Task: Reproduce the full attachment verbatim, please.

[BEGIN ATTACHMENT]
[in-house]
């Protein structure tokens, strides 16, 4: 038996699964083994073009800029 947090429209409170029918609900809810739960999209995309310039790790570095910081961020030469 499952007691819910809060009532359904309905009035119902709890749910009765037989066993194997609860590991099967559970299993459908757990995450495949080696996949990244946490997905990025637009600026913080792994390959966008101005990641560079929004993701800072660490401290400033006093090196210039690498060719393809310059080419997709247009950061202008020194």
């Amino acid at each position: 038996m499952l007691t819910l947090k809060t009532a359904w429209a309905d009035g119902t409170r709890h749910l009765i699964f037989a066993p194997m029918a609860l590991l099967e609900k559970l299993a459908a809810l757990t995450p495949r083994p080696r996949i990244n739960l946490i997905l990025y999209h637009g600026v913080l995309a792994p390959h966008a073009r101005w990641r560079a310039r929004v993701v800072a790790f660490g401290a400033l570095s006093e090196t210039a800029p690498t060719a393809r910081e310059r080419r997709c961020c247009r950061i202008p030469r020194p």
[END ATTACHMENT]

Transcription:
[in-house]
């Protein structure tokens, strides 16, 4: 038996699964083994073009800029 947090429209409170029918609900809810739960999209995309310039790790570095910081961020030469 499952007691819910809060009532359904309905009035119902709890749910009765037989066993194997609860590991099967559970299993459908757990995450495949080696996949990244946490997905990025637009600026913080792994390959966008101005990641560079929004993701800072660490401290400033006093090196210039690498060719393809310059080419997709247009950061202008020194």
């Amino acid at each position: 038996m499952l007691t819910l947090k809060t009532a359904w429209a309905d009035g119902t409170r709890h749910l009765i699964f037989a066993p194997m029918a609860l590991l099967e609900k559970l299993a459908a809810l757990t995450p495949r083994p080696r996949i990244n739960l946490i997905l990025y999209h637009g600026v913080l995309a792994p390959h966008a073009r101005w990641r560079a310039r929004v993701v800072a790790f660490g401290a400033l570095s006093e090196t210039a800029p690498t060719a393809r910081e310059r080419r997709c961020c247009r950061i202008p030469r020194p």